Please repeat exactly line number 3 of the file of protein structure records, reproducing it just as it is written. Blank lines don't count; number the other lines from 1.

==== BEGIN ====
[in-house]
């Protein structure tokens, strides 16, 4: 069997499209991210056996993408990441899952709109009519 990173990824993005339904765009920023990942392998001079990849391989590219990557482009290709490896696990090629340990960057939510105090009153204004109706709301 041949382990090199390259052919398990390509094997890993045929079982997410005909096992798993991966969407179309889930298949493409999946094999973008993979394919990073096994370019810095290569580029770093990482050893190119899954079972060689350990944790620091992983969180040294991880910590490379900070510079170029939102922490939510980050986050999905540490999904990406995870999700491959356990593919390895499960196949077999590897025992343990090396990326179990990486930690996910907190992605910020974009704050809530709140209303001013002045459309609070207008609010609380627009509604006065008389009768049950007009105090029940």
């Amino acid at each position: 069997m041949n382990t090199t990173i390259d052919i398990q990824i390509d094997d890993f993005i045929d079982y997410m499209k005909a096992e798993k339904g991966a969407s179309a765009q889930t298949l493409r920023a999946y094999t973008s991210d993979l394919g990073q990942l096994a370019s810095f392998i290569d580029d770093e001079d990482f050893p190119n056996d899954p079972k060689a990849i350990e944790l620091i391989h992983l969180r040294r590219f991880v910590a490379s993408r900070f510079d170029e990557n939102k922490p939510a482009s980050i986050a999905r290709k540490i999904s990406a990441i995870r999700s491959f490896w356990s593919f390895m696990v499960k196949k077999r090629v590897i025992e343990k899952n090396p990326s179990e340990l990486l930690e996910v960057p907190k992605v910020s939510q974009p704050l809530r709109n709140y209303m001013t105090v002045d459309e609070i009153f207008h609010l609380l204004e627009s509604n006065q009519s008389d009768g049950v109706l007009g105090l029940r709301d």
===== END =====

């Amino acid at each position: 069997m041949n382990t090199t990173i390259d052919i398990q990824i390509d094997d890993f993005i045929d079982y997410m499209k005909a096992e798993k339904g991966a969407s179309a765009q889930t298949l493409r920023a999946y094999t973008s991210d993979l394919g990073q990942l096994a370019s810095f392998i290569d580029d770093e001079d990482f050893p190119n056996d899954p079972k060689a990849i350990e944790l620091i391989h992983l969180r040294r590219f991880v910590a490379s993408r900070f510079d170029e990557n939102k922490p939510a482009s980050i986050a999905r290709k540490i999904s990406a990441i995870r999700s491959f490896w356990s593919f390895m696990v499960k196949k077999r090629v590897i025992e343990k899952n090396p990326s179990e340990l990486l930690e996910v960057p907190k992605v910020s939510q974009p704050l809530r709109n709140y209303m001013t105090v002045d459309e609070i009153f207008h609010l609380l204004e627009s509604n006065q009519s008389d009768g049950v109706l007009g105090l029940r709301d």